One of the things I've bean eagerly anticipating while in the US is regular church.  There are some definite benefits of home-churching - an hour and a half instead of three hours, for example - but sometimes it's really really nice to just show up and have someone else play the music, give the talks, teach my children, and teach me two lessons to boot.  You really don't realize how nice this it until you're the one doing all of this week in and week out.  Of course, I know that if I lived here permanently that would not be the case, but it is sure nice to take a break for three months.

My parents left for three weeks a few days ago, and so I've been looking forward to church even more this weekend.  I do love my children, but it's also nice to actually spend time with other adults when you've been surrounded by nothing but small children for two and a half days.

Then it snowed.  And since this is North Carolina, where snowstorms almost always start off as rain that forms a nice icy slick underneath the inch or two of snow that usually falls, church was cancelled.  I'm not sure how bad the roads were - they didn't look too bad to me - but I wasn't about to go and see with my parents' brand new Odyssey.  I imagine they're thanking me for this right now.

So that meant no church today.  And so the children and I had church at home.  Because if there's one thing we're good at, it's having church at home.  Obviously some things didn't happen - the sacrament for one - but I thought we did a pretty good job for a lazy pregnant lady and five small children who have been cooped up in the house for the last two days.

We started with a BYU television sacrament program and enjoyed some vintage hairstyles along with the (very short) talks on prayer.  Then, feeling virtuous and not frazzled yet, we moved on to primary where I taught a lesson on the Plan of Salvation and even managed to end with a pretty good testimony.  The children, much better at this than they used to be, mostly sat quietly (especially after Eleanor went down for a nap) and answered questions and participated.  And then church was over.  Because by then it was my nap time.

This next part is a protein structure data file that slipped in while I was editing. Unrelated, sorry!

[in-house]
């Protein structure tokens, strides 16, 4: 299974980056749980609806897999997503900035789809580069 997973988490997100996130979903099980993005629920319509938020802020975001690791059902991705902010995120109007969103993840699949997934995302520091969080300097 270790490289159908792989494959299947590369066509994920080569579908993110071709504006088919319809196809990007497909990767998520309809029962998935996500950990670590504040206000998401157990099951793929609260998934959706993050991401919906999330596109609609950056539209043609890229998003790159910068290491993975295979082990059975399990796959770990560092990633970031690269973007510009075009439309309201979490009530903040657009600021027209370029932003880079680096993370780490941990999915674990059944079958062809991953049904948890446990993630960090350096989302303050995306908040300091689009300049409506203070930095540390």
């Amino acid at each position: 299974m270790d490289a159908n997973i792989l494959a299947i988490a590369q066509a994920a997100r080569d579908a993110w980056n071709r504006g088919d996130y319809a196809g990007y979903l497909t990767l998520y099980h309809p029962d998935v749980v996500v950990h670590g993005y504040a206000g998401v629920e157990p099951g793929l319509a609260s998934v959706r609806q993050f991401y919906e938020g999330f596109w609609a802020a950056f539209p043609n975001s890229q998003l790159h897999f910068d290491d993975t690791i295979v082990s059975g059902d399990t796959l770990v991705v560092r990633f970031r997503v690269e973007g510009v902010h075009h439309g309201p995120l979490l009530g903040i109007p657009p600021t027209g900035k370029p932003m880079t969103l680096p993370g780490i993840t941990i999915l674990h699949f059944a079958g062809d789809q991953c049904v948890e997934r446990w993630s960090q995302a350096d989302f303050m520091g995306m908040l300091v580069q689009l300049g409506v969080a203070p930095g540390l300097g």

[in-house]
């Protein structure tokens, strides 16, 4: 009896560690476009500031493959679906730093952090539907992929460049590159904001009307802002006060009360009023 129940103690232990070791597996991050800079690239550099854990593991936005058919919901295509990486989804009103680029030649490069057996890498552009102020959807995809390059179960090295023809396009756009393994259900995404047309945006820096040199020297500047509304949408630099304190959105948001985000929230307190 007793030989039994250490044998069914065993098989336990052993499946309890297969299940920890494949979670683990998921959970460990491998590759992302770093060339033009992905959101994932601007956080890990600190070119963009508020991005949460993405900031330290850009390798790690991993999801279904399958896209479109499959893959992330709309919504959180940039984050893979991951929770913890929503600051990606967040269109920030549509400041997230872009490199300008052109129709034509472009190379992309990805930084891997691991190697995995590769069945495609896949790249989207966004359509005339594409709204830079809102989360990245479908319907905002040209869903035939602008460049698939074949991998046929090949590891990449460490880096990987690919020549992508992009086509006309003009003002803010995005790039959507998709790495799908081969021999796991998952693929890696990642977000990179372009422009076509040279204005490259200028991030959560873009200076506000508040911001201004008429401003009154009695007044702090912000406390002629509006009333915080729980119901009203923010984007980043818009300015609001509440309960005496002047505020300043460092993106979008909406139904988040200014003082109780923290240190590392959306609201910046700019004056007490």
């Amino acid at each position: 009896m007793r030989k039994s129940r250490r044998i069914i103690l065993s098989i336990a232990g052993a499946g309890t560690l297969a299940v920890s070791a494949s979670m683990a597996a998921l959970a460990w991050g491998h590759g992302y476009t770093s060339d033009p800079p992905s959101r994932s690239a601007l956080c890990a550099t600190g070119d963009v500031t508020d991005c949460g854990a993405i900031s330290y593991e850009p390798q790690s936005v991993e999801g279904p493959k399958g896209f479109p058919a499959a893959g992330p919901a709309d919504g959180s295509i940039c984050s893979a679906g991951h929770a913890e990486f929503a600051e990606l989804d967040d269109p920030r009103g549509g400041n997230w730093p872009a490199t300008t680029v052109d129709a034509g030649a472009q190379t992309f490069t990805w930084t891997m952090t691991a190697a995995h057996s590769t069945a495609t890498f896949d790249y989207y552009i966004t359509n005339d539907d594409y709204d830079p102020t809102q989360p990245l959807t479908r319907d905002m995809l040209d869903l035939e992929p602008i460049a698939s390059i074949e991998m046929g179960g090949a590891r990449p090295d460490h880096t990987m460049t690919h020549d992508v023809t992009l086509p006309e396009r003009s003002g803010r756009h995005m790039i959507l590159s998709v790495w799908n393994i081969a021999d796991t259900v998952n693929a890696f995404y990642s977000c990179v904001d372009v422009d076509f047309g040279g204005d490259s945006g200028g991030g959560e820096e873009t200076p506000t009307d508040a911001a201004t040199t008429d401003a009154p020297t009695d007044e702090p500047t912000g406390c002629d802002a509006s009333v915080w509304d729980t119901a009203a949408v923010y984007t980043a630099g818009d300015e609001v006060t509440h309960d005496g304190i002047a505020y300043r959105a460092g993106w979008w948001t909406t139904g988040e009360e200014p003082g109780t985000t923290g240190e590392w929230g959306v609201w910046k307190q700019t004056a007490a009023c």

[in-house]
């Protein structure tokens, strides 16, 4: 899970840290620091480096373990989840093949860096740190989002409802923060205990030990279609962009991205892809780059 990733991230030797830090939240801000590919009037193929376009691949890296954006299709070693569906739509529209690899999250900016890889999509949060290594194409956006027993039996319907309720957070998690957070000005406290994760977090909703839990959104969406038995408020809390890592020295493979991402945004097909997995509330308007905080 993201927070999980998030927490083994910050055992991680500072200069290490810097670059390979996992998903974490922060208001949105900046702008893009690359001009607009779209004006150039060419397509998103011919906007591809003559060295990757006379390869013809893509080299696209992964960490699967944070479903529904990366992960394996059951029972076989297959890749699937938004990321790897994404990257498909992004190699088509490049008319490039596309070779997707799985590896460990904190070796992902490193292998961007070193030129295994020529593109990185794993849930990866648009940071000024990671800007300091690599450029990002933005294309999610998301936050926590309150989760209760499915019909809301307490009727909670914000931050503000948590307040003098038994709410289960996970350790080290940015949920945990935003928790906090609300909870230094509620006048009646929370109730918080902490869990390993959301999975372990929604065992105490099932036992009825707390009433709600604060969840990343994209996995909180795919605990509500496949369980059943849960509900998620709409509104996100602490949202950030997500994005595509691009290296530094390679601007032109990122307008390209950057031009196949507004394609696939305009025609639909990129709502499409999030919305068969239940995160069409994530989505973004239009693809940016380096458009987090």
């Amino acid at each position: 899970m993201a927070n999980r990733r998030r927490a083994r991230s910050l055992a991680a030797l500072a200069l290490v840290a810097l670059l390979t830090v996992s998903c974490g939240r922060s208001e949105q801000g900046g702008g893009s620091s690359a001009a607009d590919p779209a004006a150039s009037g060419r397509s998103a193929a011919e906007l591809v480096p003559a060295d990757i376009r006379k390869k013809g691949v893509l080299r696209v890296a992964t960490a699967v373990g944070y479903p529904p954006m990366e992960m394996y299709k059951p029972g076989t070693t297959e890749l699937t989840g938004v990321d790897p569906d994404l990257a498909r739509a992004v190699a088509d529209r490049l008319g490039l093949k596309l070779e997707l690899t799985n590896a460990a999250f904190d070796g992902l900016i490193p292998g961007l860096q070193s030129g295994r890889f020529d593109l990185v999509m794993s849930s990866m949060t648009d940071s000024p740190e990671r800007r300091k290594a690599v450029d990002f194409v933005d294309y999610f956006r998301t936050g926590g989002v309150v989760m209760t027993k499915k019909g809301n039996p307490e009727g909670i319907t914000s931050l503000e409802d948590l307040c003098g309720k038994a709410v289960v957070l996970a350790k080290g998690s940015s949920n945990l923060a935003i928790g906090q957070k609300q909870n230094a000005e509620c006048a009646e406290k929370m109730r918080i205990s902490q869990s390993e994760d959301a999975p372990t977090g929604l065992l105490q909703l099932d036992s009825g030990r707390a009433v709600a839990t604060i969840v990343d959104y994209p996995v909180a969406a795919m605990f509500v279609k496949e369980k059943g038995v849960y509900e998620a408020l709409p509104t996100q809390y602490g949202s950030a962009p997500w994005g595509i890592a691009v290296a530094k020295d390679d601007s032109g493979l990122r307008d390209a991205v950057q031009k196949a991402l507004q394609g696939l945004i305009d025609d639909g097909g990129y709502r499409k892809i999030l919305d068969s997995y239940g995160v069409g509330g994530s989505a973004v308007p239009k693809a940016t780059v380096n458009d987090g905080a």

I felt pretty proud of myself for making Sunday feel like something more than just another day stuck in the house while the children pulled it apart, especially as I did it all on my own.  But I'm pretty glad that the forecast calls for the weather to warm up on Tuesday.  Because I'm willing to go through three hours of church if it means that someone other than me is running the show.

Wednesday, January 4, 2017

The Trip

After enjoying a perfectly lovely Christmas, Brandon and I had to finish off packing the next day in preparation for our early Monday morning departure.  Everything went reasonably well, and by seven that evening our four car seats and seven suitcases were waiting by the front gate, everyone's shoes, socks, and jackets were waiting by the door, outfits for the morning were laid out, and the children were in bed.  I've finally done this enough times to know how long things actually take and not how long I think they should take.

By two thirty the next morning we were all up, ready, and loading into the van that would take us to the airport.  As we drove through the silent city, the children bid farewell to Dushanbe for the next few months.  "Goodbye, street sweepers.  See you later, run down buildings.  We'll see you in March, crazy drivers."

We managed to get all of our things to the check-in counter where, after a lot of weighing, the agent announced that we were thirty-five kilos overweight.  Brandon waded in to do battle and argued them down to eighteen kilos by convincing them that really, charging for car seats was kind of ridiculous if we could take them in the cabin free of charge.  Of course the $200 in fees could only be paid in cash and I silently thanked Brandon for insisting that we bring lots of cash with us.  I felt like I should have been more incensed as I had actually weighed all our bags while packing, but it was too early in the morning and we had much too long to go and I didn't have any spare energy to spend on moral outrage about something that I had no control over.  So instead we went to our gate.

Our first flight was a little exciting when the passenger sitting behind Edwin got sick right after take-off and spent the entire flight passed out, moaning, or vomiting everywhere but in a bag.  Thankfully he survived and we were able to move seats.

We landed in Dubai at seven in the morning.  Our first flight, being a cheap regional carrier, did not code share with our second flight, a Lufthansa flight, so we had to hand our bag tags over to the very helpful Marhaba lady who had them pulled and tagged for our onward flight on Lufthansa.  Next we took a shuttle to another terminal to find our hotel.  We found the hotel, but after talking with reception, realized that it was not the right section of the hotel.  Twenty minutes' marching later found us the right section of our hotel (turns out that there are three different concourses in terminal 3, and all three concourses have their own section of the hotel) and thankfully, beautifully, our rooms two hours and fifteen minutes after landing in Dubai.